THE Bureau of Customs (BoC) told a Congressional panel that major ports failed to meet their revenue targets because of a slowdown in imports, adding that some targets have been set too high and do not account for delays in the fuel marking program.
Customs officials were appearing before the House Ways and Means Committee Wednesday.
The committee heard from district collectors that almost all ports posted a “negative deviation from the target” in each month of 2019 up to October.
The BoC added that fuel marking, an anti-smuggling measure, was supposed to result in P10 billion more collections this year, though the program’s full implementation has been moved back to March.
The BoC also noted weaker imports of oil, sugar, and automobiles.
ACT-CIS Party list Representative, Eric Go Yap also queried the BIR about cash being brought in through airports.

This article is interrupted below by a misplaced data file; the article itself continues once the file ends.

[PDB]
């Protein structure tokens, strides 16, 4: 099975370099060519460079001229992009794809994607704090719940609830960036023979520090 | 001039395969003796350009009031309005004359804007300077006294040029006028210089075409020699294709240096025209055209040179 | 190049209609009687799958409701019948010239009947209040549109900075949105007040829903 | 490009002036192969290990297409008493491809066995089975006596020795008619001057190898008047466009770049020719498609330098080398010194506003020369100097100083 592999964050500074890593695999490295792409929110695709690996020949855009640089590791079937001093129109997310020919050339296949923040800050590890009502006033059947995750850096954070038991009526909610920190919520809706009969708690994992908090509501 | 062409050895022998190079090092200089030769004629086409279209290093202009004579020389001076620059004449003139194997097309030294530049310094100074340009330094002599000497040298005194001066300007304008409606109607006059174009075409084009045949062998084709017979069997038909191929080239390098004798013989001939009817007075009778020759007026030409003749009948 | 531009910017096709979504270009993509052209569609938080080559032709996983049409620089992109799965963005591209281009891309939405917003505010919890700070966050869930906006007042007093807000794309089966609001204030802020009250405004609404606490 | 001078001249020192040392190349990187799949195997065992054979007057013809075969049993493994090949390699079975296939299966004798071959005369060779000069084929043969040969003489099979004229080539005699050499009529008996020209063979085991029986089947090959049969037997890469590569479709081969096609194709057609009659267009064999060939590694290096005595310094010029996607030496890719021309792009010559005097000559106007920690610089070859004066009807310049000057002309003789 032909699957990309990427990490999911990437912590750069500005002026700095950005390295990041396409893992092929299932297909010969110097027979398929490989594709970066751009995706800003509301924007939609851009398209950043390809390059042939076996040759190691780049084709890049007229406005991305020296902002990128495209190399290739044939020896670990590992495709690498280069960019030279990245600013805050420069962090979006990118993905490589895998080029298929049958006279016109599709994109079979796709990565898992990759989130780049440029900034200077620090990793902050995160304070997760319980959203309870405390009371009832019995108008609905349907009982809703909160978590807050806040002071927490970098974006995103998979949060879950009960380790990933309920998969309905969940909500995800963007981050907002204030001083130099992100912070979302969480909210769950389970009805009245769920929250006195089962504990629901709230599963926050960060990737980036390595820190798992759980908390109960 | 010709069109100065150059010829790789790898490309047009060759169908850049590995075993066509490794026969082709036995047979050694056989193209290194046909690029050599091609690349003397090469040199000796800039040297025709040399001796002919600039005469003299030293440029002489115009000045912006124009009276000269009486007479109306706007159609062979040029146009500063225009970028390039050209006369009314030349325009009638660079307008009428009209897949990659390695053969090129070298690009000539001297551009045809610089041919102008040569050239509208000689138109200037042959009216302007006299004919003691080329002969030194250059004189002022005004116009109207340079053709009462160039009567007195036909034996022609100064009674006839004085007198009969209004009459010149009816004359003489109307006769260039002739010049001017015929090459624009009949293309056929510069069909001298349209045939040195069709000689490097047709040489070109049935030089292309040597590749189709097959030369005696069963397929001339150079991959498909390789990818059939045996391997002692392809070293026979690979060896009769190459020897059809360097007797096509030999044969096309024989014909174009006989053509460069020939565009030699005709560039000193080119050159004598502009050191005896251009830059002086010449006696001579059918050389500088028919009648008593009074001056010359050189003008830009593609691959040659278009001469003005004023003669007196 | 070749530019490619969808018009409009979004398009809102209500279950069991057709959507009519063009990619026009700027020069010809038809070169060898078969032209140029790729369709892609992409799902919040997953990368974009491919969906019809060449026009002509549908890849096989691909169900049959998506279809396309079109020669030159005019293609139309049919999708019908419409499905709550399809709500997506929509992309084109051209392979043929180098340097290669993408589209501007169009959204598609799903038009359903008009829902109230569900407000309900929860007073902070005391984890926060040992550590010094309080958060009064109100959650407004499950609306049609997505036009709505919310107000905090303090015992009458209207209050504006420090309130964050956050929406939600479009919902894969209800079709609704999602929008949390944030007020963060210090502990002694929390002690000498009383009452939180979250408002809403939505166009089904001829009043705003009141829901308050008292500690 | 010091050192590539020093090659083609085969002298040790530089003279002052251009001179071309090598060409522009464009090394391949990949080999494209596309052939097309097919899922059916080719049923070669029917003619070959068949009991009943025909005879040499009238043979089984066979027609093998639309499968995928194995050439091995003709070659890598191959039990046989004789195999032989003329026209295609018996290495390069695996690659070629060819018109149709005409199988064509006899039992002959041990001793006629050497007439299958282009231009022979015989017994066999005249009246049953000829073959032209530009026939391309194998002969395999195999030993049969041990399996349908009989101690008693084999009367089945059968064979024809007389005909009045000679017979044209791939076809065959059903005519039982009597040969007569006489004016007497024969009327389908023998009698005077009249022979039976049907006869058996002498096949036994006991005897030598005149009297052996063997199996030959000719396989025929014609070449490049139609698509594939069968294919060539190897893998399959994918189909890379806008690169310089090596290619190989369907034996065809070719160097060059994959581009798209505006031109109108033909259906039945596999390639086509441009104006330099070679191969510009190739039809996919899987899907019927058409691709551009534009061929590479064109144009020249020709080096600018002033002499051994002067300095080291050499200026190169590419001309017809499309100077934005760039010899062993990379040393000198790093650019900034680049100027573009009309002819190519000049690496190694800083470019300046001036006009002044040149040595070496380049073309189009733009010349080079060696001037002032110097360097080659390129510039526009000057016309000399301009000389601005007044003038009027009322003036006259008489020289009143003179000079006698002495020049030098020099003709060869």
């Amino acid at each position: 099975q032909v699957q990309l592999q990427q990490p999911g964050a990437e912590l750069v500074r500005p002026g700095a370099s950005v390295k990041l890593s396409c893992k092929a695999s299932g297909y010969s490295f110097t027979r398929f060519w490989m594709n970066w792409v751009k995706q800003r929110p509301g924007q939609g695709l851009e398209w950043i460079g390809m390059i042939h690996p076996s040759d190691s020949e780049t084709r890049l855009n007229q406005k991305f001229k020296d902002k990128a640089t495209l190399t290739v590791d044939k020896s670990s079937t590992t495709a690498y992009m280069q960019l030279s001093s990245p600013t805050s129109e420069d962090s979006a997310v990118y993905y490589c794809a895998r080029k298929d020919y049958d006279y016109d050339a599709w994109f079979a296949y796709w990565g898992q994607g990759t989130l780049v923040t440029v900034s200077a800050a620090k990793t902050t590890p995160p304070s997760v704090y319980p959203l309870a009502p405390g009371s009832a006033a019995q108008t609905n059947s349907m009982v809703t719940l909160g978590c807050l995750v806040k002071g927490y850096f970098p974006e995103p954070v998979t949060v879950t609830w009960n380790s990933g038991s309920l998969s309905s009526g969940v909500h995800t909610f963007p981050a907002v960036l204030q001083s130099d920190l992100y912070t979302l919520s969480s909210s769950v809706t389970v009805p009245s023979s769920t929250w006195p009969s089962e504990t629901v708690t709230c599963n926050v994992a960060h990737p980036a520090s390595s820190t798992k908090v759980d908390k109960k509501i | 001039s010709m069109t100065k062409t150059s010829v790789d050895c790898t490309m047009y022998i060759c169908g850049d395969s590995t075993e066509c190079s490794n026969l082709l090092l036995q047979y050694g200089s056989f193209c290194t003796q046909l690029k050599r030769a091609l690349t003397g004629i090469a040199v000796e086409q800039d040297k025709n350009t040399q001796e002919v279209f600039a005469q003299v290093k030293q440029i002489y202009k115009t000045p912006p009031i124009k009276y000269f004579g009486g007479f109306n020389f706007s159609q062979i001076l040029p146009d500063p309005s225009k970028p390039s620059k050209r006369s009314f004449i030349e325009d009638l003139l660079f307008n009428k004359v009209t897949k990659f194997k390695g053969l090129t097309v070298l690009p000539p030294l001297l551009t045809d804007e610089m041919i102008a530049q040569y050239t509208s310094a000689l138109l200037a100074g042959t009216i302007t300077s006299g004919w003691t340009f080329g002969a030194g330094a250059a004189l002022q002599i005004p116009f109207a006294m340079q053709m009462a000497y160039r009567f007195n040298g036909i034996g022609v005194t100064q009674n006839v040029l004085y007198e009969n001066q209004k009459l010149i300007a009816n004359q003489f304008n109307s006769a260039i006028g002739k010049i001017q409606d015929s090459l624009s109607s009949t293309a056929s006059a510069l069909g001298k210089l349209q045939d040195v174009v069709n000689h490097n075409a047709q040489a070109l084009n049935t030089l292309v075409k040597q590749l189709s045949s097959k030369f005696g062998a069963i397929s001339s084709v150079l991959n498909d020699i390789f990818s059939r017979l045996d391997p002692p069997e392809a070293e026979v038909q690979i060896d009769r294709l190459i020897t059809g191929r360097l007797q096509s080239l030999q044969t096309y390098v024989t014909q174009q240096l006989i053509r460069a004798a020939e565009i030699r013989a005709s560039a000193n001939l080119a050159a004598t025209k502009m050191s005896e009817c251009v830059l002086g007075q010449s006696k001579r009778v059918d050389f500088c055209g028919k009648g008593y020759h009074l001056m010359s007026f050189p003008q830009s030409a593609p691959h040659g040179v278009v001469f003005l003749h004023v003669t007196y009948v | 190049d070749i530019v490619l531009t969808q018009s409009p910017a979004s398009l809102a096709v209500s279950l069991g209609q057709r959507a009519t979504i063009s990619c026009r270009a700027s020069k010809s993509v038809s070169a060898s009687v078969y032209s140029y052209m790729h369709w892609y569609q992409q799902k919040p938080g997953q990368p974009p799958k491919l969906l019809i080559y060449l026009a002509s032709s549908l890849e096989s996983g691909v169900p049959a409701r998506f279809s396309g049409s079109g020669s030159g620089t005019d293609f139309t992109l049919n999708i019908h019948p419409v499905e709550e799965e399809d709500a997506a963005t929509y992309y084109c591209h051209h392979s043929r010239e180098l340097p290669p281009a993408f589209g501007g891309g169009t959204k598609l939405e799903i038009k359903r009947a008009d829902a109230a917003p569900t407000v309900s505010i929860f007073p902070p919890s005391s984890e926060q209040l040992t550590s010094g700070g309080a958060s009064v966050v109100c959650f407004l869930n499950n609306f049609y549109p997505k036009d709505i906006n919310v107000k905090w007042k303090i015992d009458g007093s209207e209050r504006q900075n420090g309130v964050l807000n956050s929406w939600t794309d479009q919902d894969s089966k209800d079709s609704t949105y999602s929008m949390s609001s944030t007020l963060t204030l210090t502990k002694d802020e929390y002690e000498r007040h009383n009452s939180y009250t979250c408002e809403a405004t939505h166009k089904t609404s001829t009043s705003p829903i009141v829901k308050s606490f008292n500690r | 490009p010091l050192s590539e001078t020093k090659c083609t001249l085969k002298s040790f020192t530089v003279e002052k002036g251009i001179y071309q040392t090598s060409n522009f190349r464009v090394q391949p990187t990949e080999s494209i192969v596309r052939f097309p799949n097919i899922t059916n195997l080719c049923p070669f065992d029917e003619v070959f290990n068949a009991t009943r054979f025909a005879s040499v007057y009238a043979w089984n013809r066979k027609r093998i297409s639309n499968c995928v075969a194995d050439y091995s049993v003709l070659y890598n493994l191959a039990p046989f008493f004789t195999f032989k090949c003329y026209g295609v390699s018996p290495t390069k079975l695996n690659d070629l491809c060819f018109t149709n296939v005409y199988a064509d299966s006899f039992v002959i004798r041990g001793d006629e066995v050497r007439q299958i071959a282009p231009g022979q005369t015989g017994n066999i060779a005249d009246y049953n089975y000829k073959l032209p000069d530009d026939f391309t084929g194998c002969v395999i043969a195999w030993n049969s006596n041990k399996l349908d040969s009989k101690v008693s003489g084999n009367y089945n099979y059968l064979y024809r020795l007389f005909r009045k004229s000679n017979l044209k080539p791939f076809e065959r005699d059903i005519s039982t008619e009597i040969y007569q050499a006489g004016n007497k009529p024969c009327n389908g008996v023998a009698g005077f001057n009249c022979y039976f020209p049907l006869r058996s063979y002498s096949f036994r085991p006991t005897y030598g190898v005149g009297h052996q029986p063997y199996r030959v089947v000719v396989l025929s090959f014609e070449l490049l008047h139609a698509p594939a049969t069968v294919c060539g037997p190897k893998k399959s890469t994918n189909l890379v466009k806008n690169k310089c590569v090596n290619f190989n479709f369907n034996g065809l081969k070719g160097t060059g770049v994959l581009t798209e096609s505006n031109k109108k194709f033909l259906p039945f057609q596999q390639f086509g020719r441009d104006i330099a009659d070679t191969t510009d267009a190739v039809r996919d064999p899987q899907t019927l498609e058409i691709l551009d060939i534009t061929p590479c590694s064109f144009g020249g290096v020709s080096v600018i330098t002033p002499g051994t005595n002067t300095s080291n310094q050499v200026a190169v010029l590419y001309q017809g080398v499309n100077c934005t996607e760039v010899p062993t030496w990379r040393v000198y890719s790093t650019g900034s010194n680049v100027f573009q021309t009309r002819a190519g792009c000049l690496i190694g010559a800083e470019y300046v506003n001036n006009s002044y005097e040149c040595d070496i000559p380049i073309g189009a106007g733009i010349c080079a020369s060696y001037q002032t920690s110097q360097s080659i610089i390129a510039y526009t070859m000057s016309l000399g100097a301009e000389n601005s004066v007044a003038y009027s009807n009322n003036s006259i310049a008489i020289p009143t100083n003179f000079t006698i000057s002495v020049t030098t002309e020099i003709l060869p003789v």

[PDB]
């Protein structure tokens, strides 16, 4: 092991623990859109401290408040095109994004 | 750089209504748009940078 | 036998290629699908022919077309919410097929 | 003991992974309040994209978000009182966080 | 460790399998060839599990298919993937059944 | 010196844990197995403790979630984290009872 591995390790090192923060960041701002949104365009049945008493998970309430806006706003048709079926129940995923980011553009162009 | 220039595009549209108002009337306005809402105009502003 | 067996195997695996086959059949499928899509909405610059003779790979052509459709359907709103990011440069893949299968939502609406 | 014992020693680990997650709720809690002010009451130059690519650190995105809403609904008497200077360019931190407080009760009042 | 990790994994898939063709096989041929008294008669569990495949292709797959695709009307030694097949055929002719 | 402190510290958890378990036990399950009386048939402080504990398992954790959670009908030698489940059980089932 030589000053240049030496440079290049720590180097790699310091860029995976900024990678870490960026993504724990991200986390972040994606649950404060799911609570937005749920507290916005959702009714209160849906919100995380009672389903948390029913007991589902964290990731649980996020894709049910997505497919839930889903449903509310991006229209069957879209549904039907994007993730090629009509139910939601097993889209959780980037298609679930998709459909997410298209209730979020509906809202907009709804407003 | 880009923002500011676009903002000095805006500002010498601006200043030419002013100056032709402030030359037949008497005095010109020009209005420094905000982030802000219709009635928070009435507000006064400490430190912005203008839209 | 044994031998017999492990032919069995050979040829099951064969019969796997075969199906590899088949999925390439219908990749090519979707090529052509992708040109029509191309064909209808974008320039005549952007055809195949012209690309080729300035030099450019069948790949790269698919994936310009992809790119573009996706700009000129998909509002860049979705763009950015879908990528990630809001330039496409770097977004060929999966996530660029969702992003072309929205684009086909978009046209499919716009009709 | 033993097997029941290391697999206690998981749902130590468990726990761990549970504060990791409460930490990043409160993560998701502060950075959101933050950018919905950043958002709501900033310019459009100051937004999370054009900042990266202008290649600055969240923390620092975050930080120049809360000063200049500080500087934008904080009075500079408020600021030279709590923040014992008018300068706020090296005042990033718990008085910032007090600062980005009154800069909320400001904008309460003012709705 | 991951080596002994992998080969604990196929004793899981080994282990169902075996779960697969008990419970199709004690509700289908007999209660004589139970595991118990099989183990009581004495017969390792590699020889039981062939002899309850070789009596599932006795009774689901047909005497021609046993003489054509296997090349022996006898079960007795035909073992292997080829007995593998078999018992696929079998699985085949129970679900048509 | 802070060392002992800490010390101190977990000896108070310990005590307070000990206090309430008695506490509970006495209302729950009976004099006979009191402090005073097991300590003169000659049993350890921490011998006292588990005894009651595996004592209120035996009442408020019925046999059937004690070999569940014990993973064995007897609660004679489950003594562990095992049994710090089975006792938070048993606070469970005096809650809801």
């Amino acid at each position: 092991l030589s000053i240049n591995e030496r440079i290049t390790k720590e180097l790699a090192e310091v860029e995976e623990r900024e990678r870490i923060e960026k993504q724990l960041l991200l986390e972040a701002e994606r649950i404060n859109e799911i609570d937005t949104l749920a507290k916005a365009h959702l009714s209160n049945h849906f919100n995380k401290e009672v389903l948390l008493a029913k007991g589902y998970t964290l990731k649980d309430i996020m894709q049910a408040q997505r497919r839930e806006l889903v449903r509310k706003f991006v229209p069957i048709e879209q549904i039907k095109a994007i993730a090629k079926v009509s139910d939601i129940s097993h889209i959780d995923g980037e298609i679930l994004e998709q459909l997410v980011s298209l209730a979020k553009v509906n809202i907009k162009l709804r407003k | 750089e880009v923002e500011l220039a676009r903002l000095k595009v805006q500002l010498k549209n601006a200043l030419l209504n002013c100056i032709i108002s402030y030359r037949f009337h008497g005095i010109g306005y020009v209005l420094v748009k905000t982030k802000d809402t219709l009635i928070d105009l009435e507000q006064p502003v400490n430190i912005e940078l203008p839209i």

Customs Commissioner Rey Leonardo B. Guerrero said the largest single instance of cash being brought in through the airports involved up to $2 million.
“Based on records… (there were) a total of 20 persons who brought in almost P6 billion (in September and October).” Mr. Guerrero added.
Individuals bringing in large amounts of cash are only queried for the intended use of the funds, according to Mr. Guerrero.
Mr. Yap noted the possibility the funds could be used to finance terrorism, and drew a contrast to Overseas Filipino Workers who are taxed for bringing in appliances like televisions.
“Pero yung P6 billion… for two months walang tax, walang investigation. (In those two months when the P6 billion was brought in, no one was taxed or investigated).” Mr. Yap said.
In the 10 months to October, the BoC had collected P528.036 billion against the target for the period of P544.540 billion.
Asked if the bureau will hit its target this year, Assistant Commissioner in charge of Post Clearance Audit Vincent Philip C. Maronilla told reporters in a chance interview, “No choice but to be optimistic.” — Genshen L. Espedido